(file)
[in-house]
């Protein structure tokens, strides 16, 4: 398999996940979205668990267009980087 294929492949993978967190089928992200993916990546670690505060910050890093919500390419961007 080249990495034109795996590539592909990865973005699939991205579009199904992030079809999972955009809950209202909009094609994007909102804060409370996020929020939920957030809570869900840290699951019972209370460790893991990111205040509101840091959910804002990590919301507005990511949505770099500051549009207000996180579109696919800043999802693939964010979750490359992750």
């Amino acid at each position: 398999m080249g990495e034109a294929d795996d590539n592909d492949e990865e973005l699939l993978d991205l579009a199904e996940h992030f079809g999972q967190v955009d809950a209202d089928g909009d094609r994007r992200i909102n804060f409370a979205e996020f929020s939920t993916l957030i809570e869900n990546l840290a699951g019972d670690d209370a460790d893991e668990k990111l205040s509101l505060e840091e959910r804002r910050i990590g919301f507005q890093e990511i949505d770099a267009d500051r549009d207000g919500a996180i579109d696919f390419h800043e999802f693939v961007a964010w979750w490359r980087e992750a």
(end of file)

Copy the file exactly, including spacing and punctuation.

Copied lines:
[in-house]
């Protein structure tokens, strides 16, 4: 398999996940979205668990267009980087 294929492949993978967190089928992200993916990546670690505060910050890093919500390419961007 080249990495034109795996590539592909990865973005699939991205579009199904992030079809999972955009809950209202909009094609994007909102804060409370996020929020939920957030809570869900840290699951019972209370460790893991990111205040509101840091959910804002990590919301507005990511949505770099500051549009207000996180579109696919800043999802693939964010979750490359992750």
């Amino acid at each position: 398999m080249g990495e034109a294929d795996d590539n592909d492949e990865e973005l699939l993978d991205l579009a199904e996940h992030f079809g999972q967190v955009d809950a209202d089928g909009d094609r994007r992200i909102n804060f409370a979205e996020f929020s939920t993916l957030i809570e869900n990546l840290a699951g019972d670690d209370a460790d893991e668990k990111l205040s509101l505060e840091e959910r804002r910050i990590g919301f507005q890093e990511i949505d770099a267009d500051r549009d207000g919500a996180i579109d696919f390419h800043e999802f693939v961007a964010w979750w490359r980087e992750a």